Chinese Foreign Ministry spokesman Geng Shuang reiterated China's opposition to the move on the same day, saying that the deployment seriously undermines the regional strategic balance and security interests of regional countries including China.
A THAAD interceptor is launched during a successful intercept test. /Reuters Photo
In a commentary published by China Daily last year, Guo Xinning, vice president of the College of Defense Studies at China's PLA National Defense University, said the deployment of THAAD in South Korea would tip the "already fragile" strategic balance on the Korean Peninsula more in favor of the south and further intensifies DPRK's sense of insecurity, resulting in accelerated advancement of its nuclear weapon program.
His words are being translated into reality.
China has urged the US to address the DPRK's "legitimate security concerns" on many occasions, but Washington has neither stopped the THAAD deployment nor suspended military drills near the peninsula.
Friday's ICBM test was conducted one day after DPRK's Day of Victory, a public festival to mark the date when the armistice of the Korean War was signed 64 years ago.
For the DPRK, the wounds of the war, which claimed millions of lives and all but leveled the peninsula, are yet to heal.
"Its legacy of destruction lives on," CNN's Joshua Berlinger wrote on Friday, trying to explain why the DPRK "still hates the United States."
In the words of former US Air Force commander Gen. Curtis LeMay, the Americans "burned down every town" in the DPRK and "some" in the ROK. After the armistice was signed, people in the DPRK "stayed amid the ruins of the battle – their entire infrastructure decimated, their towns and cities completely obliterated."
During the three-year war, US planes dropped approximately 635,000 tons of explosives on the DPRK (more than during the entire Pacific theater of World War Two), including 32,000 tons of napalm, according to historian Charles Armstrong.
The large-scale air campaign has been viewed as the "original sin" of the US by the DPRK, Berlinger noted.
The DPRK, which relied on its "main backer" – the Soviet Union during the Cold War, "felt extremely insecure" with the decline and disintegration of the USSR in early 1990s, said Fu Ying, chairperson of the Foreign Affairs Committee of China's National People's Congress.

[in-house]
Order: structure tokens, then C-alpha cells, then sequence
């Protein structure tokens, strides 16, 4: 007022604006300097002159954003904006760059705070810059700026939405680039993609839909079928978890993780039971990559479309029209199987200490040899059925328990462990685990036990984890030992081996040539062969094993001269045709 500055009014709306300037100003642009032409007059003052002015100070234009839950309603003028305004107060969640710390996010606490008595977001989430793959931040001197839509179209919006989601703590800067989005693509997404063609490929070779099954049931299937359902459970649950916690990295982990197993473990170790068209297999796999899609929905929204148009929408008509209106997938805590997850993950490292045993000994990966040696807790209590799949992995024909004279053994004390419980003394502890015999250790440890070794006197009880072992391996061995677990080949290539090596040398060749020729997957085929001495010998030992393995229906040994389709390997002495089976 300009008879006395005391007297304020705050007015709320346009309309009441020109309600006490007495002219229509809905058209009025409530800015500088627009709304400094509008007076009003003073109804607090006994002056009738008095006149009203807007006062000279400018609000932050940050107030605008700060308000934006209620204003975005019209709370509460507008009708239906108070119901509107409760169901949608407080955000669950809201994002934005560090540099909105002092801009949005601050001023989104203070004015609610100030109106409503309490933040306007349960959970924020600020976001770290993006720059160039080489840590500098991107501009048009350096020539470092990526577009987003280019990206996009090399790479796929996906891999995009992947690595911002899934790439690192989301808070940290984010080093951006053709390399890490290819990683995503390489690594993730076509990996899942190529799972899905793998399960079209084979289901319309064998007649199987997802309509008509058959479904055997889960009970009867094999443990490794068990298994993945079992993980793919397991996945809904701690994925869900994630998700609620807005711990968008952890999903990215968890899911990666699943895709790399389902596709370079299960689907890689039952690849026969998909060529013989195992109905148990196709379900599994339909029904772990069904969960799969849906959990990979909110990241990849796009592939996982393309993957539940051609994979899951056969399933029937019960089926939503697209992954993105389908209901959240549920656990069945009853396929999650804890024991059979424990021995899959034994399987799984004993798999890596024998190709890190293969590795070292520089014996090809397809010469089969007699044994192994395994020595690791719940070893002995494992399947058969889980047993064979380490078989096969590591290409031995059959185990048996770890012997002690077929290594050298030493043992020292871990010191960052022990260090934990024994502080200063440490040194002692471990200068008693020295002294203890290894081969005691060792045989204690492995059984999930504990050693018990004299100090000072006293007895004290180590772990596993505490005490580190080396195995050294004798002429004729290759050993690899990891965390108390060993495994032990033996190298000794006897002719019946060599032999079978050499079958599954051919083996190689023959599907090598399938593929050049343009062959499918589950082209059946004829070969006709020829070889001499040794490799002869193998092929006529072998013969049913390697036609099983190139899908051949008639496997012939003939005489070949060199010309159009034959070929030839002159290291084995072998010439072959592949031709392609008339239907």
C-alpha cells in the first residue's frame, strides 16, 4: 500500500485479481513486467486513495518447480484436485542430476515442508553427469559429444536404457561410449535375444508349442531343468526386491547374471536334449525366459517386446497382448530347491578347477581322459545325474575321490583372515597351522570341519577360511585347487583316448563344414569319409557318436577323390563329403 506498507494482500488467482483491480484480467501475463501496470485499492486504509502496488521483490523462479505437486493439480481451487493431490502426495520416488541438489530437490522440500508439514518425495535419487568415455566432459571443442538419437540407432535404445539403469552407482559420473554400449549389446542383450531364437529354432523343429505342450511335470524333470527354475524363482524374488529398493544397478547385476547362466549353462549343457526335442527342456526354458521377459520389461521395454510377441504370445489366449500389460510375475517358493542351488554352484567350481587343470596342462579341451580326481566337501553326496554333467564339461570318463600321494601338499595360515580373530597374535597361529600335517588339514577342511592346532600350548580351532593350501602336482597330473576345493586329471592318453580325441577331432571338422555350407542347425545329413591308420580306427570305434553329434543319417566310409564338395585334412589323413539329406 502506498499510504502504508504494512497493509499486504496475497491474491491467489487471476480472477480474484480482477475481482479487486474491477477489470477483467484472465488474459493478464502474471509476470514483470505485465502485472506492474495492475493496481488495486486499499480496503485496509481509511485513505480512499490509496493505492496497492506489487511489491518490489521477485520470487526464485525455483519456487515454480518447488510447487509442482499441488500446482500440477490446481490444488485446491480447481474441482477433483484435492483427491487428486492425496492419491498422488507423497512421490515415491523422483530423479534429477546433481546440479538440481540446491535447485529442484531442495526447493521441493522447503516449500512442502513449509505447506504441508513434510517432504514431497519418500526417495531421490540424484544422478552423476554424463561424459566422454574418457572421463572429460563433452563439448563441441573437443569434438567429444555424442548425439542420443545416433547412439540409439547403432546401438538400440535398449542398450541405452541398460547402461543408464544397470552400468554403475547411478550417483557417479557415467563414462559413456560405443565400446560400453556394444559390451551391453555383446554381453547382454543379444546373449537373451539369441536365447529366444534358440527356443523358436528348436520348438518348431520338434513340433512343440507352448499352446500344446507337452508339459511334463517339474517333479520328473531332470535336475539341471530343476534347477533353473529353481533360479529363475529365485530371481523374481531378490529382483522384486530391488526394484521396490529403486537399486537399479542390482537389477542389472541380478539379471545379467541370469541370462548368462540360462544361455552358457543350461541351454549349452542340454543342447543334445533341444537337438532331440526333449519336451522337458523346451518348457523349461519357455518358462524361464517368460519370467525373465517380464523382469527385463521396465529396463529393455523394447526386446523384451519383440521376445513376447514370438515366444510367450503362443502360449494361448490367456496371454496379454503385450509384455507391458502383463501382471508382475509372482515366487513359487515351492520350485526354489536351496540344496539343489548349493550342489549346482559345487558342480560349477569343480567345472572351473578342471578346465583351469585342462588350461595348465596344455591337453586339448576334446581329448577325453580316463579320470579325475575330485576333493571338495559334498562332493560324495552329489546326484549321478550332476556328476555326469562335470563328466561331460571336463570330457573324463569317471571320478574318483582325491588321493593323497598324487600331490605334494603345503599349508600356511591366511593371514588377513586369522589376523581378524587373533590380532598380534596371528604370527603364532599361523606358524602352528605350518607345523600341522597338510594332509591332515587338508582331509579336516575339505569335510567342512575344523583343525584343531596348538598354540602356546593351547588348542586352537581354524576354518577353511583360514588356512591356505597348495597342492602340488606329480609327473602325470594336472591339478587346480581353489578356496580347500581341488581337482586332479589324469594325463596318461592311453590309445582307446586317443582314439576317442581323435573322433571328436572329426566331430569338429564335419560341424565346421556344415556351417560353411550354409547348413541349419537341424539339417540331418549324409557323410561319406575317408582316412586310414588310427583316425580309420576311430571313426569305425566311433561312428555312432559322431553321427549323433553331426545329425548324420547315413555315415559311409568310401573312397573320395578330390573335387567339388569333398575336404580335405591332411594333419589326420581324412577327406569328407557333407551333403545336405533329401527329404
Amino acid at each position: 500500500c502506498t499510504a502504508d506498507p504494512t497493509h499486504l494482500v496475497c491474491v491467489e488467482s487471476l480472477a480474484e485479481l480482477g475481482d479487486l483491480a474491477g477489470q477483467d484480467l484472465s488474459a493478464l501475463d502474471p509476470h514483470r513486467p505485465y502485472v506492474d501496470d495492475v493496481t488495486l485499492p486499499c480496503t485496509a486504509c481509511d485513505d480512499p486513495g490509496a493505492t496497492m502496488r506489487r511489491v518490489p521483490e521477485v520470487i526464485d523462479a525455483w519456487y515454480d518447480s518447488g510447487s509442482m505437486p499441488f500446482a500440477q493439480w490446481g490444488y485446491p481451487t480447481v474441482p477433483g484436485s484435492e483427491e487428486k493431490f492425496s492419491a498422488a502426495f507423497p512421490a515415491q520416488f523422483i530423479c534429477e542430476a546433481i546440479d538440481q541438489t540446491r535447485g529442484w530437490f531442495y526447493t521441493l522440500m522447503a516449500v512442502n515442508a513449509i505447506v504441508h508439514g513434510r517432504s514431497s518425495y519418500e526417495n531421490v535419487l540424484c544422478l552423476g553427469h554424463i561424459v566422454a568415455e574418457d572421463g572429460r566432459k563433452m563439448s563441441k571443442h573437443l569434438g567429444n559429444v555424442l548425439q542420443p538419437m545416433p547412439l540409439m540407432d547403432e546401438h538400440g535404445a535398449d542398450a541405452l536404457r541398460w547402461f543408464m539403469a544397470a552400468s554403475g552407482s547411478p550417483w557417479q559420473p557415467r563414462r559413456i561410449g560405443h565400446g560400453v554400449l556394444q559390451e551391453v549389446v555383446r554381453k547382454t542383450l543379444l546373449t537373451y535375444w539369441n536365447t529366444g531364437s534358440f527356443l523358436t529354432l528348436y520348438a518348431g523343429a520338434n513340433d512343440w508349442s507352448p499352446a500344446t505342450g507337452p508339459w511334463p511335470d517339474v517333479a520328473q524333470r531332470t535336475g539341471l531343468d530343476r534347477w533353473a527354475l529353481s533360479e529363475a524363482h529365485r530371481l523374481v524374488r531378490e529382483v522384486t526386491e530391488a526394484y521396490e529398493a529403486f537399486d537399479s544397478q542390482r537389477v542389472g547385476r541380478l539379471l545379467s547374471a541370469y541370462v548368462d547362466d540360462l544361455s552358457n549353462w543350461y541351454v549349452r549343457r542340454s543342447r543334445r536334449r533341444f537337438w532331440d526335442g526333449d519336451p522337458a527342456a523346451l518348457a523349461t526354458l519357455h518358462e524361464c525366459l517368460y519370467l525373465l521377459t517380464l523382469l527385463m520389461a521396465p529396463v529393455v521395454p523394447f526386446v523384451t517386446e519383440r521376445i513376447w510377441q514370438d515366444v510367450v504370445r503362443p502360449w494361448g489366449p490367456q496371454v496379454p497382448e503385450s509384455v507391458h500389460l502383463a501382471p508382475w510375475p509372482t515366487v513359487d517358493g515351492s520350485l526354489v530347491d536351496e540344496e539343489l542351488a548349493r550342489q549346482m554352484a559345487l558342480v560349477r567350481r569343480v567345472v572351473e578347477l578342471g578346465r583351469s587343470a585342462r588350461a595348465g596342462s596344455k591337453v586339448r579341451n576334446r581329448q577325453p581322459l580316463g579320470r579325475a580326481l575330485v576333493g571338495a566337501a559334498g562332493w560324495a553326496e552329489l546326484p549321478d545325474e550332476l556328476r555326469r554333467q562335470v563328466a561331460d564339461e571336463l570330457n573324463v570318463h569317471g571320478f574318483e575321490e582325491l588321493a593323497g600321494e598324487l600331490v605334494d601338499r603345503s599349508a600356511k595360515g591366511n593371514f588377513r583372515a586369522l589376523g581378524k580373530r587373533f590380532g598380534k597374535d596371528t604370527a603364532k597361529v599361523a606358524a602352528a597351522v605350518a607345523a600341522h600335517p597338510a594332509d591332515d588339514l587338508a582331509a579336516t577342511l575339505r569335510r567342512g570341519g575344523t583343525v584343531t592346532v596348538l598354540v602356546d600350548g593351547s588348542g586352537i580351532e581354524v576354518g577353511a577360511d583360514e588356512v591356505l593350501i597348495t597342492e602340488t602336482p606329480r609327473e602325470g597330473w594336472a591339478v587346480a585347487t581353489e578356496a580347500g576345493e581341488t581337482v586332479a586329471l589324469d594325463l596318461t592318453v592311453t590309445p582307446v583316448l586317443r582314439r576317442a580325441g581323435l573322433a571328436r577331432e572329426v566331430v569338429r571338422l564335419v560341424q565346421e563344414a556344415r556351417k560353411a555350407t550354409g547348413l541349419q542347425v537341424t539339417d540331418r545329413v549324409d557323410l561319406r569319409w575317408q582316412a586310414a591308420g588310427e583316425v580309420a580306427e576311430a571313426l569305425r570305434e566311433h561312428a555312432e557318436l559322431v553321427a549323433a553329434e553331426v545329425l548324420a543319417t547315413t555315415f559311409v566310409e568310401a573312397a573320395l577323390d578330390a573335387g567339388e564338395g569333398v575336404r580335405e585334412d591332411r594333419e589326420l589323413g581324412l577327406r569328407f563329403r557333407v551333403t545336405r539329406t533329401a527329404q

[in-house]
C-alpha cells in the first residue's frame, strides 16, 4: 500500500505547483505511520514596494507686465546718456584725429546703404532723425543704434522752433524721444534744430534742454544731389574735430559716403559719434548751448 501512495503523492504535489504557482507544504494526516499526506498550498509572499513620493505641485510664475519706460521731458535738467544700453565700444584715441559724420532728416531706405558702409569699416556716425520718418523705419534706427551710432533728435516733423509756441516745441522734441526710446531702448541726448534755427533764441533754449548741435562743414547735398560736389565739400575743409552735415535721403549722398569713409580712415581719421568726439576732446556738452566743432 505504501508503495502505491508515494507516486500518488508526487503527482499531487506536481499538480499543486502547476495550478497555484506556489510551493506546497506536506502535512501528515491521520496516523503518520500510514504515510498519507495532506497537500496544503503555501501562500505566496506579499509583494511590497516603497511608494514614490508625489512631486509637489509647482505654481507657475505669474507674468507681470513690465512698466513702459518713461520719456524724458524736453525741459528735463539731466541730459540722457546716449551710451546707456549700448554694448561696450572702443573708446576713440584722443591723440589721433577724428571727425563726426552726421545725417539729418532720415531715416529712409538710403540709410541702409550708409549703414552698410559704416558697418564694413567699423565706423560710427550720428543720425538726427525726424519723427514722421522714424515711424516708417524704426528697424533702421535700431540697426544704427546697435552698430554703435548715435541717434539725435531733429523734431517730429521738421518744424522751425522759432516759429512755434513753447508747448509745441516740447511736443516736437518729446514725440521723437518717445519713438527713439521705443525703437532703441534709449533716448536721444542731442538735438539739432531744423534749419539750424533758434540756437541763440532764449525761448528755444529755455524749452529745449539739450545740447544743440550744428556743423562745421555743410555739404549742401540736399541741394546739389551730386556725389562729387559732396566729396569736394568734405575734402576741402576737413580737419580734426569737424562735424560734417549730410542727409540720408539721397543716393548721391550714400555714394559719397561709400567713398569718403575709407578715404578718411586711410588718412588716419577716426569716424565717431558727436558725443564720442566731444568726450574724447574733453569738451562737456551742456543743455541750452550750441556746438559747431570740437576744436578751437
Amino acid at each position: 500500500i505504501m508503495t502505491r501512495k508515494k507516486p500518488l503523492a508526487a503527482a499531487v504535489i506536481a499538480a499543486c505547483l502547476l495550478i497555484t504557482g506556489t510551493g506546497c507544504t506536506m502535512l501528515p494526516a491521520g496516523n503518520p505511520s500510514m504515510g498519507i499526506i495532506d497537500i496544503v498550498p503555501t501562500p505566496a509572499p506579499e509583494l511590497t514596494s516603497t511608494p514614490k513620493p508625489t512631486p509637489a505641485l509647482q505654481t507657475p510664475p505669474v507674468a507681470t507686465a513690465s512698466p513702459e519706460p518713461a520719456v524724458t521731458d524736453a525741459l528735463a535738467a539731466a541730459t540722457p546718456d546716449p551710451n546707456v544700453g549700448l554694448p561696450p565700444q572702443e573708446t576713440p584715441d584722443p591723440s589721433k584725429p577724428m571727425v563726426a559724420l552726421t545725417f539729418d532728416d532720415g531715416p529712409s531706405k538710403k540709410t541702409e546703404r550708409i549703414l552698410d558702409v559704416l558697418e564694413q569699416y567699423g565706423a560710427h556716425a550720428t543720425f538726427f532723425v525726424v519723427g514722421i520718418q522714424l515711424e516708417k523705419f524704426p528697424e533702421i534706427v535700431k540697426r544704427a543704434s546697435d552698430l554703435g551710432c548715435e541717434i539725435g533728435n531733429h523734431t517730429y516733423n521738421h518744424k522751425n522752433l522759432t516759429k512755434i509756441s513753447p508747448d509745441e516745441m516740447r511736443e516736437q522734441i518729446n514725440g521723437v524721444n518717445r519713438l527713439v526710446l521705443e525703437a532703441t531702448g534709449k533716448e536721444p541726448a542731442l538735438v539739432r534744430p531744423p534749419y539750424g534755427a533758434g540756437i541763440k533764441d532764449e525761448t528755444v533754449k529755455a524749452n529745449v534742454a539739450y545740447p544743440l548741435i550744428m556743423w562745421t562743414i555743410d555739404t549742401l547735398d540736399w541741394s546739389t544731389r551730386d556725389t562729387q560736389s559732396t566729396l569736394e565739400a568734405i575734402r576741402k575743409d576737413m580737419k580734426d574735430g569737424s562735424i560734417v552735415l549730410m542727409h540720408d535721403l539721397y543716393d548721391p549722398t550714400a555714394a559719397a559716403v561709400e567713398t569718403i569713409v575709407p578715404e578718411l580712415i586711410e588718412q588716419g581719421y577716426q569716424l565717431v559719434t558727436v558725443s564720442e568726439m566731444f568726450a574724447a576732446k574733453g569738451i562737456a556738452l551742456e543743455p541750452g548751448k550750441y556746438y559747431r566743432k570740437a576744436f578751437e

In a strategy paper written for the John L. Thornton China Center of American think tank Brookings Institution earlier this year, Fu indicated that the rapid economic growth in the ROK also added to the anxiety of the DPRK.
After failed negotiations with successive US administrations, Pyongyang is determined to possess nuclear weapons to ensure its security.
US holds the key
China, which has opposed nuclear and missile tests carried out by the DPRK and committed to the goal of the denuclearization on the peninsula, has proposed that the DPRK suspend its missile and nuclear activities in exchange for a halting of large-scale military exercises by the US and ROK, paving the way for dialogue.
But the US has made it clear that the DPRK must abandon its nuclear weapon program before the resumption of negotiations. Meanwhile, US President Donald Trump wants China to put more pressure on the DPRK to break the deadlock.
However, Fu said it is the US that holds the key to the issue, stressing that China cannot make the DPRK stop its nuclear weapon program.
China has been working hard to play its role both as a mediator and a party to UN sanctions, but it does not have the leverage to force either the US or the DPRK to address each other's concerns, she added.
Fu explained the DPRK sees the US as the source of threat to its security and that China does not hold the key to its security concerns.
In that sense, where the DPRK situation heads will depend on how Washington addresses Pyongyang's deep-rooted security issues. Beijing will continue to help, but it does not have what it takes to make it or break it when it comes to the DPRK nuclear issue.